26 May 2021
Economic to install and easy to use, the Nohmad 2.1 provides employers with an instant snapshot of where their workers are at any given moment. The worker either places their ﬁnger or places their token - about the size of a pound coin, and just as robust - against the base station.
The Nohmad 2.1 range of terminals works to provide employers with details of their workers actions at any given moment. The information conﬁrming the identity of the employee and the date and time of their arrival or departure, is then sent to a designated server where the data is recorded and can be analysed as required.
Traditional attendance terminals operating in real time, generally need to be connected to a physical communications network, often the user’s LAN. However the Nohmad 2.1 does not. These advantages, along with its modest cost, make it an ideal device for industry sectors supplying low margin services across multiple sites, which also require both accurate and immediate attendance records.
HOW IT WORKS
The Nohmad 2.1 Terminal brings together a variety of modern technologies. Employee identiﬁcation is provided either by the use of an iButton™ or a biometric fingerprint swipe reader, linked to GPRS wireless networks used by mobile phones worldwide.
The Nohmad 2.1 range also includes a MIFARE variant. Contactless MIFARE cards meet ISO14443 and operate in the 13.56MHz band, the most widely used contactless Standard in the world. The Nohmad 2.1 reads the unique Serial Number (UID), which means it can be used safely with cards from/for other applications, harnessing the multi-purpose nature of MIFARE technology.
GPRS is a data service available to users of GSM (Global System for Mobile Communications). Unlike a normal phone call, GPRS connections are ‘always on’ and are charged by the amount of data transferred instead of the length of time the call is made for.
This is ideal for a real-time device like the Nohmad 2.1, where data has to be sent to the host immediately but occurs at irregular intervals. Each iButton™ or ﬁngerprint credential has a unique and unalterable identity which is used by the Nohmad 2.1 for identiﬁcation. A user simply touches their iButton™ or swipes their ﬁnger onto the Nohmad 2.1 and the credential is read instantaneously. Visual and audio indicators provide user feedback.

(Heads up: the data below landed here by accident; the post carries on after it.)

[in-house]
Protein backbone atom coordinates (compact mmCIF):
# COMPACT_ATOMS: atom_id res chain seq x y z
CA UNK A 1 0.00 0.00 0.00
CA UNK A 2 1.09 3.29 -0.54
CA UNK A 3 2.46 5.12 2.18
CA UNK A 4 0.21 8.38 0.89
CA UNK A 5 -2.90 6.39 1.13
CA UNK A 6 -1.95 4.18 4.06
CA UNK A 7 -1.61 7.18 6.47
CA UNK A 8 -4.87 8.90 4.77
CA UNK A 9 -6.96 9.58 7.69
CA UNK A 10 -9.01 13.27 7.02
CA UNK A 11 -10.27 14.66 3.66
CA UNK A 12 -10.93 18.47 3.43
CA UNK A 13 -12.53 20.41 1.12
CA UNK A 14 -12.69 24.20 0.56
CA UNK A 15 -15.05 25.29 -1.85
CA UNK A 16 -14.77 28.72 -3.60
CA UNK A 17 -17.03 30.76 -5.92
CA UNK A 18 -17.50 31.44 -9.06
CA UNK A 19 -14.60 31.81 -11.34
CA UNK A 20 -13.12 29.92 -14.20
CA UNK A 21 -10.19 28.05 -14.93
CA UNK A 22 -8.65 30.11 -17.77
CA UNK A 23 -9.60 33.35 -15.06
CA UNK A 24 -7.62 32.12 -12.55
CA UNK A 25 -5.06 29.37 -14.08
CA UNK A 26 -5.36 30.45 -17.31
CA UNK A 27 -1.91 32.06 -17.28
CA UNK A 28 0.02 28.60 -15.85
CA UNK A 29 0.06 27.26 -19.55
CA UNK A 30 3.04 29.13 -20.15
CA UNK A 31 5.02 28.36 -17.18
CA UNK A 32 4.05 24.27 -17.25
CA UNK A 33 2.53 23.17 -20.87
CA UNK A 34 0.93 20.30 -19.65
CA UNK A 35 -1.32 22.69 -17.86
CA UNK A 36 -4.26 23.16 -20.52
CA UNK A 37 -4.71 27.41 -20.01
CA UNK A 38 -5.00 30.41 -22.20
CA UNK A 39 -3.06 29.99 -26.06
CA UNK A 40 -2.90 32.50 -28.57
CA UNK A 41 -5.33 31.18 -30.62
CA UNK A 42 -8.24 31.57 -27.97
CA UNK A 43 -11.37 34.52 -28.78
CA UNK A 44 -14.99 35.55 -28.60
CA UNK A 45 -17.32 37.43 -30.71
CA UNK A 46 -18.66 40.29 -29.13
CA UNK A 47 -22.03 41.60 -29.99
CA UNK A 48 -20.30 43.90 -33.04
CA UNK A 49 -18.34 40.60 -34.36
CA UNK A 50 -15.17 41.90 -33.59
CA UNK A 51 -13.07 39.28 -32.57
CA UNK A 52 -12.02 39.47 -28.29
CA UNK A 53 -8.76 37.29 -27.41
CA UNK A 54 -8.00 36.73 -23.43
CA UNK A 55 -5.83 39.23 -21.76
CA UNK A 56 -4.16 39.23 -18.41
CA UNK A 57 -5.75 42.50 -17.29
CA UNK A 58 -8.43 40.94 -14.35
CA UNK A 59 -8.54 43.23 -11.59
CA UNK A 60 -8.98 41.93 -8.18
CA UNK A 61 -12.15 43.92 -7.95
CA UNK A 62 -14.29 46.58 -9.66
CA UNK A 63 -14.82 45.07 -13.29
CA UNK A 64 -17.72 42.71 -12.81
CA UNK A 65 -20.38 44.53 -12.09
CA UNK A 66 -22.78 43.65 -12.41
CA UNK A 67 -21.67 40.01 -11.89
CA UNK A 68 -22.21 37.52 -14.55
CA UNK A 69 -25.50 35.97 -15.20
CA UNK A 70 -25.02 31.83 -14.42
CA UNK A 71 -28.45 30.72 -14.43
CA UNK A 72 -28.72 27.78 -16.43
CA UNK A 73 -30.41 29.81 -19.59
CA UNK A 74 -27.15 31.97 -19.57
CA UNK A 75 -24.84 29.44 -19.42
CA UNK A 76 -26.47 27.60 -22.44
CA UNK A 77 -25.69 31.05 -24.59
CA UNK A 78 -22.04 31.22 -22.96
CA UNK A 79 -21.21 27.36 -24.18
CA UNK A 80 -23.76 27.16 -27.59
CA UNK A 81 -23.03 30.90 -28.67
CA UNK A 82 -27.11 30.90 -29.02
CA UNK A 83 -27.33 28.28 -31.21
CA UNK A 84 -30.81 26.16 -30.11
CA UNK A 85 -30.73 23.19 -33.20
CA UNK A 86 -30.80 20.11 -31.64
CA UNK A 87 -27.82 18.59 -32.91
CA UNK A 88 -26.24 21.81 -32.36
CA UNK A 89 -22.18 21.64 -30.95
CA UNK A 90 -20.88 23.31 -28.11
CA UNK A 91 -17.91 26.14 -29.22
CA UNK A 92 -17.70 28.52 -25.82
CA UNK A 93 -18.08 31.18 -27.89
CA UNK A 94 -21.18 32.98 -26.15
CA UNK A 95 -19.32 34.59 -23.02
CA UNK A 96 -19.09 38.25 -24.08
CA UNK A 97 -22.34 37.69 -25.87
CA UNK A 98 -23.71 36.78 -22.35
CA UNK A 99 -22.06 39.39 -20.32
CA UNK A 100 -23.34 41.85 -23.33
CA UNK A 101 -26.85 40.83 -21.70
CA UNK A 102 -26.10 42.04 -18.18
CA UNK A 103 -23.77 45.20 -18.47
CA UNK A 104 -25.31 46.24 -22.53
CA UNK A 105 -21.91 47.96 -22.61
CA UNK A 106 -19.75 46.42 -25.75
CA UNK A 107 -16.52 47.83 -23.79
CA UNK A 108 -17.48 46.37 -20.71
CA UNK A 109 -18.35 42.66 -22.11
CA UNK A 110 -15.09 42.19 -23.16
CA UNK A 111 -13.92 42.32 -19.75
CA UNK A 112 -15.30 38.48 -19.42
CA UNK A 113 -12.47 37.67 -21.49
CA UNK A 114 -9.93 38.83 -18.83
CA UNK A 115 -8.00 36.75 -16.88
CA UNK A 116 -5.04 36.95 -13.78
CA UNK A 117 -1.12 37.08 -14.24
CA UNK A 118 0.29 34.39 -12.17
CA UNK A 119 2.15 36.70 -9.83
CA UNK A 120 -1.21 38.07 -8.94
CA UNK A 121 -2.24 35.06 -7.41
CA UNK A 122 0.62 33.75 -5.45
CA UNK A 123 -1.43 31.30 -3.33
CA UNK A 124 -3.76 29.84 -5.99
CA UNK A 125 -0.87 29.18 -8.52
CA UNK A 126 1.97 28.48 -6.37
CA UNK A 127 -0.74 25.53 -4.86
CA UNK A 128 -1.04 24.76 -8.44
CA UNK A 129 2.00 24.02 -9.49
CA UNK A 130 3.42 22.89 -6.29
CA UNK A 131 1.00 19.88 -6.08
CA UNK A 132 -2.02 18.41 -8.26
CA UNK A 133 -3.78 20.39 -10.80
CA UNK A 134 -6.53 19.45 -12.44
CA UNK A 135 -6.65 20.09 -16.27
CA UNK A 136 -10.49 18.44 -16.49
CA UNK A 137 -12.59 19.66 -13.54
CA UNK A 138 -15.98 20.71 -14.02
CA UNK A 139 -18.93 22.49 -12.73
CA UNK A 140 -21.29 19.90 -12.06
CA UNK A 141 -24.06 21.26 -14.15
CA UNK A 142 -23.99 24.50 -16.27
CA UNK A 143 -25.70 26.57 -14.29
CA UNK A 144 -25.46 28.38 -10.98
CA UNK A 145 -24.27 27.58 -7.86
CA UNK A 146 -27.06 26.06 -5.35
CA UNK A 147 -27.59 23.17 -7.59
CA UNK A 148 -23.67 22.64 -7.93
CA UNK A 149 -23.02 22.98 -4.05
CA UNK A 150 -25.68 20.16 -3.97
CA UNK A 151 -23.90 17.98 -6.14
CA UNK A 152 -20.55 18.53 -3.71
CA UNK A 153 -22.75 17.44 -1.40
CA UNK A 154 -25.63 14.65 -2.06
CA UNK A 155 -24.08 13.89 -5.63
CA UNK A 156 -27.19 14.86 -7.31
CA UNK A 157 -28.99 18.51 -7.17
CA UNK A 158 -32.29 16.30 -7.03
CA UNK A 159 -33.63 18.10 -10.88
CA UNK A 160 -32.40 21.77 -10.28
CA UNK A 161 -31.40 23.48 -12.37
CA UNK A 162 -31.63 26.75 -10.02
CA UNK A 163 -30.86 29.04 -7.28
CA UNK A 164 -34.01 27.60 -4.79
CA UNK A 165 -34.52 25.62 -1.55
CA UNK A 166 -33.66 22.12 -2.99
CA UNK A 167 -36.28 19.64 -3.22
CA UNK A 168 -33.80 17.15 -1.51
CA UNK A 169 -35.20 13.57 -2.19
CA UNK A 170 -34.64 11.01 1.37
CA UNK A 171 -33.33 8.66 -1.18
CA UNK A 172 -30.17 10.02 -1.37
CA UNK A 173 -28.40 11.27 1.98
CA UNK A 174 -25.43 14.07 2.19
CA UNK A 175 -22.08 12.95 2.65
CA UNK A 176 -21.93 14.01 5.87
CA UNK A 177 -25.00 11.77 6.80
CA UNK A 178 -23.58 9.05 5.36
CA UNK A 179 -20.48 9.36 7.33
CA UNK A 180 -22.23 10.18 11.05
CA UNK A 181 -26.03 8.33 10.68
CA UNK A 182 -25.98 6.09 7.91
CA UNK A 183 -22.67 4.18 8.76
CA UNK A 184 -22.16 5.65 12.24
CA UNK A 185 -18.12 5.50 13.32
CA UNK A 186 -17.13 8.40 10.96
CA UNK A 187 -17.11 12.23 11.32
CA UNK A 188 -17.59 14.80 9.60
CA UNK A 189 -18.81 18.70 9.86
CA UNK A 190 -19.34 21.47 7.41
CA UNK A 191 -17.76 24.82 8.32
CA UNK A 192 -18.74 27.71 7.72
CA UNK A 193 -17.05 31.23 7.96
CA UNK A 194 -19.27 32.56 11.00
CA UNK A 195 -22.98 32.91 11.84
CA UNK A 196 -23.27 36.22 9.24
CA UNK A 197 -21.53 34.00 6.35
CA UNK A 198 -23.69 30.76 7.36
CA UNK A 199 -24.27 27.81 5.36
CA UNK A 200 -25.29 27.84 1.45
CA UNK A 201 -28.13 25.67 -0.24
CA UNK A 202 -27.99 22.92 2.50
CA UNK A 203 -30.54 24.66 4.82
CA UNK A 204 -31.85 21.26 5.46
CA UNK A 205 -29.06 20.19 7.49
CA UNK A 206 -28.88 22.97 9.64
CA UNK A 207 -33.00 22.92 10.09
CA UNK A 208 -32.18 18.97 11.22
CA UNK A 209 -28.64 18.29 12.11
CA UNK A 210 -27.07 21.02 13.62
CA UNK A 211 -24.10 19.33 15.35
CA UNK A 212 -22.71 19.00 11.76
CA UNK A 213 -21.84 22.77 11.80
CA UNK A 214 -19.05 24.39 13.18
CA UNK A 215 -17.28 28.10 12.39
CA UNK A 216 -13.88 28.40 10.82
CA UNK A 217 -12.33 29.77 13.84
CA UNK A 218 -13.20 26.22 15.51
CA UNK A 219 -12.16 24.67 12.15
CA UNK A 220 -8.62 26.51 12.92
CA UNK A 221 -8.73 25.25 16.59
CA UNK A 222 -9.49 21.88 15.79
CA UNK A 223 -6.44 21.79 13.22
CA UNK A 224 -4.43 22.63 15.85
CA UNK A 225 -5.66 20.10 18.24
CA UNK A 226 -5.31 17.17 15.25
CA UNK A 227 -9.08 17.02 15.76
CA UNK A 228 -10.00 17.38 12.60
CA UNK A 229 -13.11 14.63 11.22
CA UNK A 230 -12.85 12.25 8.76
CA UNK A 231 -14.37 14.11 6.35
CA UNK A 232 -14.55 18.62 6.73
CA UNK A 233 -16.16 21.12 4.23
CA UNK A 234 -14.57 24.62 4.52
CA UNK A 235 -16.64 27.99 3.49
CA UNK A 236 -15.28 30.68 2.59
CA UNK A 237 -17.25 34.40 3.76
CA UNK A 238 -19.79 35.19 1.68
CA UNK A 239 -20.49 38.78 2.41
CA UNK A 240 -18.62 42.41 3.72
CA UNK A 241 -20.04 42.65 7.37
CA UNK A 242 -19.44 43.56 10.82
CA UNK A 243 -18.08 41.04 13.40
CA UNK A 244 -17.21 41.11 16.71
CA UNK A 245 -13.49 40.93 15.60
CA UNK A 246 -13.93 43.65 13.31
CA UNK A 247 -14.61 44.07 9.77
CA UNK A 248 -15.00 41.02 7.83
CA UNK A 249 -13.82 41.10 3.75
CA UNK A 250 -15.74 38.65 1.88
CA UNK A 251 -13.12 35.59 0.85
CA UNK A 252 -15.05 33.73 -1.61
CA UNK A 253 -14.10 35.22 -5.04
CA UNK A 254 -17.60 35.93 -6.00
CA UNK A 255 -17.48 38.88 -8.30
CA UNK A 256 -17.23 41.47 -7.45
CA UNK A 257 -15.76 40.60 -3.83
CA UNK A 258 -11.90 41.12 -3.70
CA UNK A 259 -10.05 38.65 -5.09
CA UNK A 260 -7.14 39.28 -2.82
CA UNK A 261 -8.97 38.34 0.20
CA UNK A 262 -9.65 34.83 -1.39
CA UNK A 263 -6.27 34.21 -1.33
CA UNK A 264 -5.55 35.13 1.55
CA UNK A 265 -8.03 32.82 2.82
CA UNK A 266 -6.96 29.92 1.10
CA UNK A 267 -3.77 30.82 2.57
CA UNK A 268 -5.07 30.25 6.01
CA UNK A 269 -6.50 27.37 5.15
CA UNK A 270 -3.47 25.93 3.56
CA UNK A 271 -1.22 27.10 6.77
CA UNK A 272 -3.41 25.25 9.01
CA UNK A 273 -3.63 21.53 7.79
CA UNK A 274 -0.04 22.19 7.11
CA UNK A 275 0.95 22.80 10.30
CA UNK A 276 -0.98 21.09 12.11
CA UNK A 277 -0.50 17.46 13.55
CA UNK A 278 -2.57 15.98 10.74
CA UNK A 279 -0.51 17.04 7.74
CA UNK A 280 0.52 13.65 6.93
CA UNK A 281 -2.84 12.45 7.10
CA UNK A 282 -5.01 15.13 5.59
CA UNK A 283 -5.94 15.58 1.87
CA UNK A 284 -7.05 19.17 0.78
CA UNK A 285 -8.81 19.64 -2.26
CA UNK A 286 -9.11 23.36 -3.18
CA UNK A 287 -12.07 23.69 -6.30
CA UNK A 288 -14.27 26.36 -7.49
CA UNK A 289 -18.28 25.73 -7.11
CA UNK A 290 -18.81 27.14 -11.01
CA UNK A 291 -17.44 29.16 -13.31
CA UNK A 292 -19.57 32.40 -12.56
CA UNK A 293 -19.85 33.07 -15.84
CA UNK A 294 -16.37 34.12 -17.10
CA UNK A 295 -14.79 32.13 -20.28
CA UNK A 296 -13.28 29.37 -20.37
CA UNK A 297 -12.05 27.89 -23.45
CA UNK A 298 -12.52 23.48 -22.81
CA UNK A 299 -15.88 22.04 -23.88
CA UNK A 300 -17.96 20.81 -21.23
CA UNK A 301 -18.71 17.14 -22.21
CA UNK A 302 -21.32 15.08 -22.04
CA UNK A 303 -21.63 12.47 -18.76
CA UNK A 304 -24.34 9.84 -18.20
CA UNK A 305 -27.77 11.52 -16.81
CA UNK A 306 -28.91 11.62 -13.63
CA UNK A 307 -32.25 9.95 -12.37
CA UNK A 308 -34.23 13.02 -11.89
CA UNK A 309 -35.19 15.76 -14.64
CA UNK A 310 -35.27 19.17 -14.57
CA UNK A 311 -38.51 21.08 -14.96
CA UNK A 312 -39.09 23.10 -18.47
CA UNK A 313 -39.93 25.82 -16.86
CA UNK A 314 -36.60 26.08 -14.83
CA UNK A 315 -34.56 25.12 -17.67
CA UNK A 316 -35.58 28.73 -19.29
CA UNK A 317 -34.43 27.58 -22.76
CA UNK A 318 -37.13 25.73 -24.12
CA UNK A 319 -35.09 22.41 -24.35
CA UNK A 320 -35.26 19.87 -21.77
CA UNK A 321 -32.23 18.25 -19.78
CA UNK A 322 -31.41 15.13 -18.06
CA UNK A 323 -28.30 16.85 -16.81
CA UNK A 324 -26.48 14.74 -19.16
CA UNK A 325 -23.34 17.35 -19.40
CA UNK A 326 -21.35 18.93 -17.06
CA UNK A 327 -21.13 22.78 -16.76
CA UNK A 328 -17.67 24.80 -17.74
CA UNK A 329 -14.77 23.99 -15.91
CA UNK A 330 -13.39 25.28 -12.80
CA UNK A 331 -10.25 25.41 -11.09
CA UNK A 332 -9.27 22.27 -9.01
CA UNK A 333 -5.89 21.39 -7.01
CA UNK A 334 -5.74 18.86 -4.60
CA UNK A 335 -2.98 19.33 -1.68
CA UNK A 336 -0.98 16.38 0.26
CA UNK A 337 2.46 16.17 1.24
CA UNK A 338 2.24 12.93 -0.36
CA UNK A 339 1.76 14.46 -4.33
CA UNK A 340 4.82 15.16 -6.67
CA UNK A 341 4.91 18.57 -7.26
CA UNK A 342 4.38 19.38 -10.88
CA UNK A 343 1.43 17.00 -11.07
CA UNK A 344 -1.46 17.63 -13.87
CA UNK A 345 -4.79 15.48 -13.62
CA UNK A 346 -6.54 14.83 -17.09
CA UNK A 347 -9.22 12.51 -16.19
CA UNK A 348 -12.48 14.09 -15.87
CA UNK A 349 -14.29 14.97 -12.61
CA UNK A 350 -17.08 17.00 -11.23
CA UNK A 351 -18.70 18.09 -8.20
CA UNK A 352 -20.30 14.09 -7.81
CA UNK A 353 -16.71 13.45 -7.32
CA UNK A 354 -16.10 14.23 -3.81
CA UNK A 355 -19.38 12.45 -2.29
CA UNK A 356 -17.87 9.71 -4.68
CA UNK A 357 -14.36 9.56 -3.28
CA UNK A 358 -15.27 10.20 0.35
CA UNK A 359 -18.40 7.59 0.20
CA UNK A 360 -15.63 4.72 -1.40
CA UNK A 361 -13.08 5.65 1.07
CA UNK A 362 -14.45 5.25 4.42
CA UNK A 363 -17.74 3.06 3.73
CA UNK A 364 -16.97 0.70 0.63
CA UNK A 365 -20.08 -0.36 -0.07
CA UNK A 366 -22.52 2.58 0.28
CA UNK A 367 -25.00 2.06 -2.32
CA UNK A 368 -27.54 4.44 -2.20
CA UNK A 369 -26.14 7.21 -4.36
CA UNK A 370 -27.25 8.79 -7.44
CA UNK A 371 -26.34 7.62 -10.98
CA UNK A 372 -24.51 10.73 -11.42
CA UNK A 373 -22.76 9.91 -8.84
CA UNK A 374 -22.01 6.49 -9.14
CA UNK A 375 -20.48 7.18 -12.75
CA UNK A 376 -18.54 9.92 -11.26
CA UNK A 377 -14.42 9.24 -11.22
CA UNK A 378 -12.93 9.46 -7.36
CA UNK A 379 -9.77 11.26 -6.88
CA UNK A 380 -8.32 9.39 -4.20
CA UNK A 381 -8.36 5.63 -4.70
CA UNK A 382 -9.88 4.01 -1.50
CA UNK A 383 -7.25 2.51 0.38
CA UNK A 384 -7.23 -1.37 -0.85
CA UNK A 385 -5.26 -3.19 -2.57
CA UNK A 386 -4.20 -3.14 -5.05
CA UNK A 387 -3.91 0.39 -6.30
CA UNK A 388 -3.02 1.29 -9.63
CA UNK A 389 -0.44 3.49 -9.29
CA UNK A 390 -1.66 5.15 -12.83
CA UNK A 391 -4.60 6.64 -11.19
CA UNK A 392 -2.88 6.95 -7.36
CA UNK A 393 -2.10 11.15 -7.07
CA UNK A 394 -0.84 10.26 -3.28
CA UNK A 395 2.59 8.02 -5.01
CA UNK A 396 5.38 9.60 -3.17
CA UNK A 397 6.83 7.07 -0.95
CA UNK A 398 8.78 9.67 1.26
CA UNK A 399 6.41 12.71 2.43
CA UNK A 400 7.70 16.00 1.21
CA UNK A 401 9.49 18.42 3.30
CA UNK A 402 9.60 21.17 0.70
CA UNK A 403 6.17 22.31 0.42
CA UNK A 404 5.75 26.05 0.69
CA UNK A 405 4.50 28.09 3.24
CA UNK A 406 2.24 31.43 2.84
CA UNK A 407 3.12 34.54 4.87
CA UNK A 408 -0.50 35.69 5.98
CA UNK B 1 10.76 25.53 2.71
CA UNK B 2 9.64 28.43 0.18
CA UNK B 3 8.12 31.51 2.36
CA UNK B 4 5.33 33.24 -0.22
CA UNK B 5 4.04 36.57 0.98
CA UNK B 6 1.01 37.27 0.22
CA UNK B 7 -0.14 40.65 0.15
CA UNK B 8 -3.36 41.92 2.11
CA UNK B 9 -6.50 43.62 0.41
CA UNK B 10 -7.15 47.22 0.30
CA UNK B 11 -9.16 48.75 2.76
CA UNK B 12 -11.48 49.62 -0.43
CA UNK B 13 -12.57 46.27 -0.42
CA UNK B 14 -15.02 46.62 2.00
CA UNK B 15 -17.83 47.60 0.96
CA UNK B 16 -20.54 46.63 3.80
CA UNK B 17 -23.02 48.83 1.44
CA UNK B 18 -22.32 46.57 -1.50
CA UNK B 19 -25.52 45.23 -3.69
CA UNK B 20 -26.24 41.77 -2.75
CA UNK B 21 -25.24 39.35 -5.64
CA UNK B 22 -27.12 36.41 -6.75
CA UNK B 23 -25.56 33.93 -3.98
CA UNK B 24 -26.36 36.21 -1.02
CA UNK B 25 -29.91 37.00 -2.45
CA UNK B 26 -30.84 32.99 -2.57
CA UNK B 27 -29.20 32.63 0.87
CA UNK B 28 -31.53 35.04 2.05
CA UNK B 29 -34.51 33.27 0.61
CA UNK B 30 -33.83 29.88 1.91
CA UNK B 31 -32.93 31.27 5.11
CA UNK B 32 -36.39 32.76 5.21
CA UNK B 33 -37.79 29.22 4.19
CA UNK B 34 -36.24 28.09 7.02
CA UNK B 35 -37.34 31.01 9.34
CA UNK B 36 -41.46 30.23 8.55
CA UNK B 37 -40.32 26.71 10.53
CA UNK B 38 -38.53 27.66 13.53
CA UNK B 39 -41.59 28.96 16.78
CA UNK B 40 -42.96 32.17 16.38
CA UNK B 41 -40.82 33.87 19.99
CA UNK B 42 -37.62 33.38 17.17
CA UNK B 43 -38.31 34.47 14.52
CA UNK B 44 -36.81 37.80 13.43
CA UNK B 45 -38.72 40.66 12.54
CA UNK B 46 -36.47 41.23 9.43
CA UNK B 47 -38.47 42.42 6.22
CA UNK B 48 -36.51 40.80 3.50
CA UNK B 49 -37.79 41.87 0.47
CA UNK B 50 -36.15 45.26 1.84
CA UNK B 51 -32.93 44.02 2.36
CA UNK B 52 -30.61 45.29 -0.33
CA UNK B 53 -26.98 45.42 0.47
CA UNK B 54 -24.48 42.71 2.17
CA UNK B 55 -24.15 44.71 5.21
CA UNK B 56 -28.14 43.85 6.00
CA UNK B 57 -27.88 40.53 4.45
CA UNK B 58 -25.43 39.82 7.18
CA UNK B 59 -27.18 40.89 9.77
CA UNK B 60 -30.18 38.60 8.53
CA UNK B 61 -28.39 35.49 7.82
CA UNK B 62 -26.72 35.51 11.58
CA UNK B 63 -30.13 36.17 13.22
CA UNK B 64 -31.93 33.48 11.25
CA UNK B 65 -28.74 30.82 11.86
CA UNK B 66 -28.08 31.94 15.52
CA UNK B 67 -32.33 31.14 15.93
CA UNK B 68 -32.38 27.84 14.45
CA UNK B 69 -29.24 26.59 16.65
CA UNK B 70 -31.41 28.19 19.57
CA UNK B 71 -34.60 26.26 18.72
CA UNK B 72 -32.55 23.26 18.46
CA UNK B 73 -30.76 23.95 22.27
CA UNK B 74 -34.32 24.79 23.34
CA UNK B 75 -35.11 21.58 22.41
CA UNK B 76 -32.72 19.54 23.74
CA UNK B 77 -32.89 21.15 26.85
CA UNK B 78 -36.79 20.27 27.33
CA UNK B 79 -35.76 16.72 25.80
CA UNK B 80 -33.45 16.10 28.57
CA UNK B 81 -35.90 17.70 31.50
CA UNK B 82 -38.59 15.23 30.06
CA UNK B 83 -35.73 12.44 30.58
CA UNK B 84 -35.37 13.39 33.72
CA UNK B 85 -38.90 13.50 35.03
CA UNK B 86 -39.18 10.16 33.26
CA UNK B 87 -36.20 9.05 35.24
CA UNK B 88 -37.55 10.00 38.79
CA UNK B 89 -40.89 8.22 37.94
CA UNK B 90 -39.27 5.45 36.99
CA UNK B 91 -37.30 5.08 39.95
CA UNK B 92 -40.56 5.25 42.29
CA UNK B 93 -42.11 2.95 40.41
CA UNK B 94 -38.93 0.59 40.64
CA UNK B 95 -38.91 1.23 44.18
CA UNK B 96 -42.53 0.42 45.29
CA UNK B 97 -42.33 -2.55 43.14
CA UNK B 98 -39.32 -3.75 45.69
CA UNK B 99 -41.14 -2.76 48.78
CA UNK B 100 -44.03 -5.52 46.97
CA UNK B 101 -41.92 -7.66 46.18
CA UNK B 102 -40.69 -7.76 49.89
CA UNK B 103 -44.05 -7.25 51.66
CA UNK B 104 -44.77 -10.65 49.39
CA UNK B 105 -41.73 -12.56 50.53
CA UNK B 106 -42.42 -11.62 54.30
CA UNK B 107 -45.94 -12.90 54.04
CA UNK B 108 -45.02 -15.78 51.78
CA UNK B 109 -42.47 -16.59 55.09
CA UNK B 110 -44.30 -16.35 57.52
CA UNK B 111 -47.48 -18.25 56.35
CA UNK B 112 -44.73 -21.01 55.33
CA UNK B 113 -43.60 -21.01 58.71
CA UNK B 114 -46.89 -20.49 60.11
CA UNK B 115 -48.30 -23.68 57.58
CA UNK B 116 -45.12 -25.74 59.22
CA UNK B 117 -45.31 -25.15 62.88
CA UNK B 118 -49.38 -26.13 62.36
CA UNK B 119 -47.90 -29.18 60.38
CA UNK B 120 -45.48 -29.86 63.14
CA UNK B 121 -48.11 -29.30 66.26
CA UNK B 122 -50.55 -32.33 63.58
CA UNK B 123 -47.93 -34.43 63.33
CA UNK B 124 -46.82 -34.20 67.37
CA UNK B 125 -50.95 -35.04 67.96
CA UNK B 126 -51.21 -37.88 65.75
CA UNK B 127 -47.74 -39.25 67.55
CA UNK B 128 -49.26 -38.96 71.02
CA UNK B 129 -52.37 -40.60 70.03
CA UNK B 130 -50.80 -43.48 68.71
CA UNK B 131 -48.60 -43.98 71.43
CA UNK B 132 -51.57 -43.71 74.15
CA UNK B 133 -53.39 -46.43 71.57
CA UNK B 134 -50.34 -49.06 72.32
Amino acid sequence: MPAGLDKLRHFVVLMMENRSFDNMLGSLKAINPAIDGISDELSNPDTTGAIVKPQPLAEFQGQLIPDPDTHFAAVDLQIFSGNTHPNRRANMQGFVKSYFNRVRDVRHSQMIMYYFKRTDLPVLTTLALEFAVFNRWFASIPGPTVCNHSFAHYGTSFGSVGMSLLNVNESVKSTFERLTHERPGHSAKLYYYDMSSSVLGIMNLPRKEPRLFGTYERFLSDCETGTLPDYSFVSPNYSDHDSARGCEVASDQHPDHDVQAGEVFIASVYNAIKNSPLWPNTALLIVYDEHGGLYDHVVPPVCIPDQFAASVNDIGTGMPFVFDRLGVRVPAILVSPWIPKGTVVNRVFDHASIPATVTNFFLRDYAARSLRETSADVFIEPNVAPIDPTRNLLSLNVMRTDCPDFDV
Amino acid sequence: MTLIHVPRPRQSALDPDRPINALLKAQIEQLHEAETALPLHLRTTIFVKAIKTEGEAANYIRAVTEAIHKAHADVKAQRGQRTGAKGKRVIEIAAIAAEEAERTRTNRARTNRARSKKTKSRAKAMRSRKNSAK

The Nohmad 2.1 adds the current date and time to the user’s ID and sends this data as a TCP/IP message to a host server, anywhere in the world. The information is usually available for processing within moments. If the GPRS network is temporarily unavailable, Nohmad 2.1 stores the data in internal memory and then sends the stored data as soon as a network connection is re-established. NOTE: Performance may be affected by prevailing network coverage and conditions.
Enterprise partners providing Time & Attendance (T&A) software typically face two problems when considering new hardware:
Talking to the device - every device has its own way of working, as controlled by the on-board ﬁrmware. Software companies have to modify their code to connect with the ﬁrmware and take advantage of the features of the device.
Monitoring the device - given that T&A devices are routinely integrated with payroll and/or billing routines, a faulty device can have signiﬁcant ﬁnancial impact on the end user. Software companies have to constantly monitor devices and react to faults.
Fastlane offers a fast-track to solving both of these problems:
Standardised API - Fastlane provides a simple route to having a mixed economy of devices. Our software engineers have undertaken the difficult background work, producing a standardised environment that conceals the complexities of how to interface with to each different device types. It provides a generic API mechanism for developers to use. They learn one language and Fastlane automatically translates their commands for each device.
Cloud-based Device Management – As well as providing the common API language, Fastlane also helps to monitor and manage the ‘health’ of the estate of remote devices by keeping track of which devices are online, gathering diagnostic information about devices and supporting remedial features such as reboots and ﬁrmware upgrades. Software developers can control the standard settings that should be applied across their ﬂeet of time and attendance devices, and to co-ordinate the hardware estate of their customers.
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